Friday, June 10, 2016

[Ichthyology / Behaviour • 2016] Leaping Eels Electrify Threats, Supporting Humboldt’s Account of A Battle with Horses

Fig. 1. Fishing with horses. (A) This illustration depicts the battle between eels and horses observed by Alexander von Humboldt in March 1800. It was published in 1843 as the frontispiece for The Naturalist Library, Ichthyology, Volume V, Part II, the Fishes of Guiana, authored by Robert H. Schomburgk, a friend and protégé of Humboldt’s (3).
(B) Example of an eel leaping from the water to shock a simulated predator. LEDs are powered by the eel through a conductive carbon strip taped to the front of the plastic prop.

Electric eels are shown to leap from the water to directly electrify threats. This shocking behavior likely allows electric eels to defend themselves during the Amazonian dry season, when they may be found in small pools and in danger of predation. The results support Alexander von Humboldt’s story of electric eels attacking horses that had been herded into a muddy pool during the dry season in 1800. The finding highlights sophisticated behaviors that have evolved in concert with the eel’s powerful electrical organs.

In March 1800, Alexander von Humboldt observed the extraordinary spectacle of native fisherman collecting electric eels (Electrophorus electricus) by “fishing with horses” [von Humboldt A (1807) Ann Phys 25:34–43]. The strategy was to herd horses into a pool containing electric eels, provoking the eels to attack by pressing themselves against the horses while discharging. Once the eels were exhausted, they could be safely collected. This legendary tale of South American adventures helped propel Humboldt to fame and has been recounted and illustrated in many publications, but subsequent investigators have been skeptical, and no similar eel behavior has been reported in more than 200 years. Here I report a defensive eel behavior that supports Humboldt’s account. The behavior consists of an approach and leap out of the water during which the eel presses its chin against a threatening conductor while discharging high-voltage volleys. The effect is to short-circuit the electric organ through the threat, with increasing power diverted to the threat as the eel attains greater height during the leap. Measurement of voltages and current during the behavior, and assessment of the equivalent circuit, reveal the effectiveness of the behavior and the basis for its natural selection.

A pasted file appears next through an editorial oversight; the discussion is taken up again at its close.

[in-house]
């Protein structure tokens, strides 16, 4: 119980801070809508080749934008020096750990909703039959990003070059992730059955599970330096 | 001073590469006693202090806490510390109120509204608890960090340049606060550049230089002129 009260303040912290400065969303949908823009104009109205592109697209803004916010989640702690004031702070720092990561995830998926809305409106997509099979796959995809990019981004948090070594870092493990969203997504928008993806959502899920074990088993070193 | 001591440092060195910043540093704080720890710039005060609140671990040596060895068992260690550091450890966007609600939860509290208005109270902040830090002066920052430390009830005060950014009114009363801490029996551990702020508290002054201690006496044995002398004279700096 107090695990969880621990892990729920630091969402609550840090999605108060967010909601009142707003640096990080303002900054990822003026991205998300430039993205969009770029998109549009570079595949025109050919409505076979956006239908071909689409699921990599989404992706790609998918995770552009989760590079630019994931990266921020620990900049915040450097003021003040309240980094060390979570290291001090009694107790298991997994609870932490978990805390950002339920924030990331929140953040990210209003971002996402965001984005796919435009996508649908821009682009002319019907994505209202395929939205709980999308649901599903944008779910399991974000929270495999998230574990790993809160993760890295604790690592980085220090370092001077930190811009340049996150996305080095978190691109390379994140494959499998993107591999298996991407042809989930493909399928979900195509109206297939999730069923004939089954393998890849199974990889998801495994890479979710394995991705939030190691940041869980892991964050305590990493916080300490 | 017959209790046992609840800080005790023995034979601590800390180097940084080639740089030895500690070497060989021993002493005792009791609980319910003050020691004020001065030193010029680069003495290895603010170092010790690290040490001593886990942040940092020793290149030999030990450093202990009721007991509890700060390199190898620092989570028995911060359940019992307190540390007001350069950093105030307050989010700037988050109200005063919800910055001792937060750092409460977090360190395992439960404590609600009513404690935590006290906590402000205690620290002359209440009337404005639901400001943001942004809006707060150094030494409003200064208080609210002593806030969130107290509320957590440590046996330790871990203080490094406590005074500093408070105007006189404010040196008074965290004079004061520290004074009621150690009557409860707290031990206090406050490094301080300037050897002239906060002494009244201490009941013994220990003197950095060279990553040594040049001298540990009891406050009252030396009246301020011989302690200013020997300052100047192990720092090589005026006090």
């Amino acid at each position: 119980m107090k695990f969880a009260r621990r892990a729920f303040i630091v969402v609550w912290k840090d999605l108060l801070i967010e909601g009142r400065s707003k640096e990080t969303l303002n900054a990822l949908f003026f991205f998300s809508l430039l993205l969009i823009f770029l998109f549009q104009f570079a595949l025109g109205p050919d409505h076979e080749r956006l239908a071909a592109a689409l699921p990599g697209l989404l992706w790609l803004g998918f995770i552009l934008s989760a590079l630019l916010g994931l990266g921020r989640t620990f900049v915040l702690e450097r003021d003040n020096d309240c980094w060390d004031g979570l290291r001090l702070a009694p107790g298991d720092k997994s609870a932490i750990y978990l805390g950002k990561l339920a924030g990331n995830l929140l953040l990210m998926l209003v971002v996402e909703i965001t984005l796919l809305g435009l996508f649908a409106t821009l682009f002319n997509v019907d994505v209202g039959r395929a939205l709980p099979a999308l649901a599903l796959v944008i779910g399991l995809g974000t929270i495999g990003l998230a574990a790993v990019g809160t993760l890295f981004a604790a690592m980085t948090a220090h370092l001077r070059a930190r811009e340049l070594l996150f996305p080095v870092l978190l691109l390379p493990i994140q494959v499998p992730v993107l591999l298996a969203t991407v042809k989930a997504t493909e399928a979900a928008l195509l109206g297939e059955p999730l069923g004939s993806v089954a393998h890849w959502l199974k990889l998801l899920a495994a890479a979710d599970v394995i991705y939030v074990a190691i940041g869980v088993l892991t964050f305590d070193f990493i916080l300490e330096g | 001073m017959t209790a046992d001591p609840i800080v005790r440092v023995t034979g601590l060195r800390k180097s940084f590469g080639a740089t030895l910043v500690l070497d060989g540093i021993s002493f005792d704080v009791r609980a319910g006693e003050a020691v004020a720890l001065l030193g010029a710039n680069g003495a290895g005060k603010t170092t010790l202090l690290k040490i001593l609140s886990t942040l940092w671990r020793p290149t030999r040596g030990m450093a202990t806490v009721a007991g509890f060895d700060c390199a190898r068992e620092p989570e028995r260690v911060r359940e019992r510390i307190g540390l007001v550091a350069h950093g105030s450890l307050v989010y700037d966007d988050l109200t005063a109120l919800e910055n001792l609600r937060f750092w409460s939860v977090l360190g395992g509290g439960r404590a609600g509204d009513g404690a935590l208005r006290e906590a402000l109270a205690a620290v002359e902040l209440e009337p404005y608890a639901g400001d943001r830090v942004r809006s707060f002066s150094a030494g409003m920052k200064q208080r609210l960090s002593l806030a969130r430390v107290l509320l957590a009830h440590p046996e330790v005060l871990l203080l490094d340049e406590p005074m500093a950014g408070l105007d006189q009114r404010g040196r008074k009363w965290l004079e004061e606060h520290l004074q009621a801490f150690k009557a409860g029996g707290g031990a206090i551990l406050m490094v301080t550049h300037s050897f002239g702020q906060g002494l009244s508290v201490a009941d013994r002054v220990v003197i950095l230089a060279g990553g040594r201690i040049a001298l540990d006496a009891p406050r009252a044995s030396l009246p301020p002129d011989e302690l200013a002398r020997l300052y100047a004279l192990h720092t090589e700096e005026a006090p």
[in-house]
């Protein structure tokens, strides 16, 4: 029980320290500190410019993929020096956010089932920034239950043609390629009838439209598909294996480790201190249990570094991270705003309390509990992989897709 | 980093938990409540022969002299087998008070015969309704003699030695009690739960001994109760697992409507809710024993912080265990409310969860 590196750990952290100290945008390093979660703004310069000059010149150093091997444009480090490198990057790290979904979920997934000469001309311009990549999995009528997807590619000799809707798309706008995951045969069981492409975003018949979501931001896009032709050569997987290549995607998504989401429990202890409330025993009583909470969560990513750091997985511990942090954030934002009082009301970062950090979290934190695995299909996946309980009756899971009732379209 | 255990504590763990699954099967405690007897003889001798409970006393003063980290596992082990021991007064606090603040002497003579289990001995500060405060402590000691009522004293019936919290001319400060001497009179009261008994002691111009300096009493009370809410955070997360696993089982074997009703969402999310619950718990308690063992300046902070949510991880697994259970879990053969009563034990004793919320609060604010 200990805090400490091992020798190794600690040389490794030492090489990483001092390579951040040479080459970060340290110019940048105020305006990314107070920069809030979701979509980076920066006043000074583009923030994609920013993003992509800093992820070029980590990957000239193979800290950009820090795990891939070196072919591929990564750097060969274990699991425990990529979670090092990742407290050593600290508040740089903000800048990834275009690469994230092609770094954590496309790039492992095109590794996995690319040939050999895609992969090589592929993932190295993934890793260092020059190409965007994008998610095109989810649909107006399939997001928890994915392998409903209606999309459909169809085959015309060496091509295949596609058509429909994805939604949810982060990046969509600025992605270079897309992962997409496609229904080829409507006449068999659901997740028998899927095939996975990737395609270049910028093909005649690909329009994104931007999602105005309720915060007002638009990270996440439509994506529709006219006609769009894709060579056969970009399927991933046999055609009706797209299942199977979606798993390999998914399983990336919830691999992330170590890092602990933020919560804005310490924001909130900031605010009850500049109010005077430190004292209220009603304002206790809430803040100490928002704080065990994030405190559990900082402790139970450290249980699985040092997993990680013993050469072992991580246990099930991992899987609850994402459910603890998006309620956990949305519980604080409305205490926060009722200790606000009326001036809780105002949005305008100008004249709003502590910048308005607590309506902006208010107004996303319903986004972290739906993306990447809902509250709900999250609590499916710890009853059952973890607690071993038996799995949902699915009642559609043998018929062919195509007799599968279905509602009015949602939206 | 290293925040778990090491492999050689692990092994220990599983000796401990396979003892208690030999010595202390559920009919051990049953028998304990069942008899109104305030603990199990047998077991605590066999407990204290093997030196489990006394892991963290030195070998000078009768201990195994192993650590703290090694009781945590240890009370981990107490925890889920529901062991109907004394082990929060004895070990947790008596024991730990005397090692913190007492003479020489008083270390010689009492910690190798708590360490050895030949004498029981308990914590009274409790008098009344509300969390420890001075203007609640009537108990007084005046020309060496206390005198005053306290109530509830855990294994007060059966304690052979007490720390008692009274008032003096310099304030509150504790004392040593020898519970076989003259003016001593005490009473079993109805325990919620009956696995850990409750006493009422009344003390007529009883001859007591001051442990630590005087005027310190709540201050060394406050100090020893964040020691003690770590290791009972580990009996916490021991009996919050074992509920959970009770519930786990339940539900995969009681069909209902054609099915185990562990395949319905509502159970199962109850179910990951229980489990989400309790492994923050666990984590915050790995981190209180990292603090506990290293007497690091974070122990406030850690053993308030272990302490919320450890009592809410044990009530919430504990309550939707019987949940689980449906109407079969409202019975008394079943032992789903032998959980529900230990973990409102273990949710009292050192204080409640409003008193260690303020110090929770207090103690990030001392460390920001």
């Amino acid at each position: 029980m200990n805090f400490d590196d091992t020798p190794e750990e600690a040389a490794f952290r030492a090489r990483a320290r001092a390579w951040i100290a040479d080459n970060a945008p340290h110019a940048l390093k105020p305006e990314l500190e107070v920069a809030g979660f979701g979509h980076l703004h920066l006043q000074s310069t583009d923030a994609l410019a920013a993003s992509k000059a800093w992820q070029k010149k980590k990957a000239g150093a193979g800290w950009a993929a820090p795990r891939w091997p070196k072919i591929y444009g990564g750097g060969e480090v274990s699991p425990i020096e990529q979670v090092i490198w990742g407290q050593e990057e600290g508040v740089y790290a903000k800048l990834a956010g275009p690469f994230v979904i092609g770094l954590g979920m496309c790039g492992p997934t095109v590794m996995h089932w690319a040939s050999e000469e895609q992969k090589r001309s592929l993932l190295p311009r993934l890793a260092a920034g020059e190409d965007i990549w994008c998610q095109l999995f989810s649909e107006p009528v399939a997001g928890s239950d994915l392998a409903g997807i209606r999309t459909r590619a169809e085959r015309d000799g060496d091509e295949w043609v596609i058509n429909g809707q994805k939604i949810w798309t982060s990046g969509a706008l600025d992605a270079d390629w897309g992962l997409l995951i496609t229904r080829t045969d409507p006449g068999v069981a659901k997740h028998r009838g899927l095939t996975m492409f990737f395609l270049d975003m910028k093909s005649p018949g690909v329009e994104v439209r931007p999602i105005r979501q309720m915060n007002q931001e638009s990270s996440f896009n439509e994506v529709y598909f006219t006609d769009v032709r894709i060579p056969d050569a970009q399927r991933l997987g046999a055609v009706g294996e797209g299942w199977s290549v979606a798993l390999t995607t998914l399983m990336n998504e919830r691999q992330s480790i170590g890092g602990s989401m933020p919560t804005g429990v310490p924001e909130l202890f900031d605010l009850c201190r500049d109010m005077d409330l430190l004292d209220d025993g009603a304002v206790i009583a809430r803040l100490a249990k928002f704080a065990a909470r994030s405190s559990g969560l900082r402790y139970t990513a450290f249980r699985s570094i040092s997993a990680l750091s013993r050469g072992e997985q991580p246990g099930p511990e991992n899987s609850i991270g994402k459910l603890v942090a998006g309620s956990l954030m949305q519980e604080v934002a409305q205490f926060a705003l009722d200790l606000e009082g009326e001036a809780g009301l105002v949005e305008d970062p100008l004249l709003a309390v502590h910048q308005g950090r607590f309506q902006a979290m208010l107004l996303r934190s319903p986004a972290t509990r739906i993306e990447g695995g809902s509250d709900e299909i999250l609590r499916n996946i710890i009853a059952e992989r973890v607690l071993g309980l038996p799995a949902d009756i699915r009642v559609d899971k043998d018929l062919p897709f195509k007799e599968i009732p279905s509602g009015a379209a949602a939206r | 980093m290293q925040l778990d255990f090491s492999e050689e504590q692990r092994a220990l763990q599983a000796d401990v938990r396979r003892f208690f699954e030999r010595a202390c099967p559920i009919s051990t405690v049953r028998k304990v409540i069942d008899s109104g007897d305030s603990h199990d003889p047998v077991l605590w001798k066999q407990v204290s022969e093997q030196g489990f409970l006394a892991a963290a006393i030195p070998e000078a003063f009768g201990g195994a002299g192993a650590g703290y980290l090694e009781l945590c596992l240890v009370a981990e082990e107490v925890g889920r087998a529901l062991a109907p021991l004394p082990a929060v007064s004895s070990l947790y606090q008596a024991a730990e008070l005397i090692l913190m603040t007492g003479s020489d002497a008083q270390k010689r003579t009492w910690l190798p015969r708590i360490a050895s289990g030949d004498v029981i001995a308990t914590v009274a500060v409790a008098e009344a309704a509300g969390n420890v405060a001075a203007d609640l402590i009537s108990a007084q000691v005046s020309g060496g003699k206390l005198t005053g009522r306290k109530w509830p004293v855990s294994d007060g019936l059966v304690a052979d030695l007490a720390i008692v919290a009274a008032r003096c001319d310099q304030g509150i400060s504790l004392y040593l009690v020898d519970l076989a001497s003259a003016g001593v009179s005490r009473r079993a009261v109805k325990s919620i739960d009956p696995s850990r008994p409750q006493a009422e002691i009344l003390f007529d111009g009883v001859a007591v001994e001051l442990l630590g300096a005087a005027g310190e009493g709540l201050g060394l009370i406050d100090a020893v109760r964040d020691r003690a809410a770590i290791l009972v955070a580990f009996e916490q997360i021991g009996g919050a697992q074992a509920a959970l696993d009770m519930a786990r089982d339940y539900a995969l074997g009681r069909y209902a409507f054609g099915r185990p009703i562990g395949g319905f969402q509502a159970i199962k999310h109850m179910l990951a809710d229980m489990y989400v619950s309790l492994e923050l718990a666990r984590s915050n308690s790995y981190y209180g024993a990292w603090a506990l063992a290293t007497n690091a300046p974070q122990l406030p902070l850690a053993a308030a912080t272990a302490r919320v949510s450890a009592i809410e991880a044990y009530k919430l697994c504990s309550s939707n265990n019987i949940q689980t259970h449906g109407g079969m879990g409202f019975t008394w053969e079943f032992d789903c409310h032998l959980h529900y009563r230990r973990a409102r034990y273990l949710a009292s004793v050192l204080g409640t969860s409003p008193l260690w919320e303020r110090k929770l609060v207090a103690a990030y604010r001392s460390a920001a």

Keywords: evolution; behavior; Humboldt; electroreception; neuroethology

Kenneth C. Catania. 2016. Leaping Eels Electrify Threats, Supporting Humboldt’s Account of A Battle with Horses. PNAS. DOI: 10.1073/pnas.1604009113

Jumping electric eels pack more zap via @YouTube
Electric eels make leaping attacks: Research confirms 200-year-old story by Alexander von Humboldt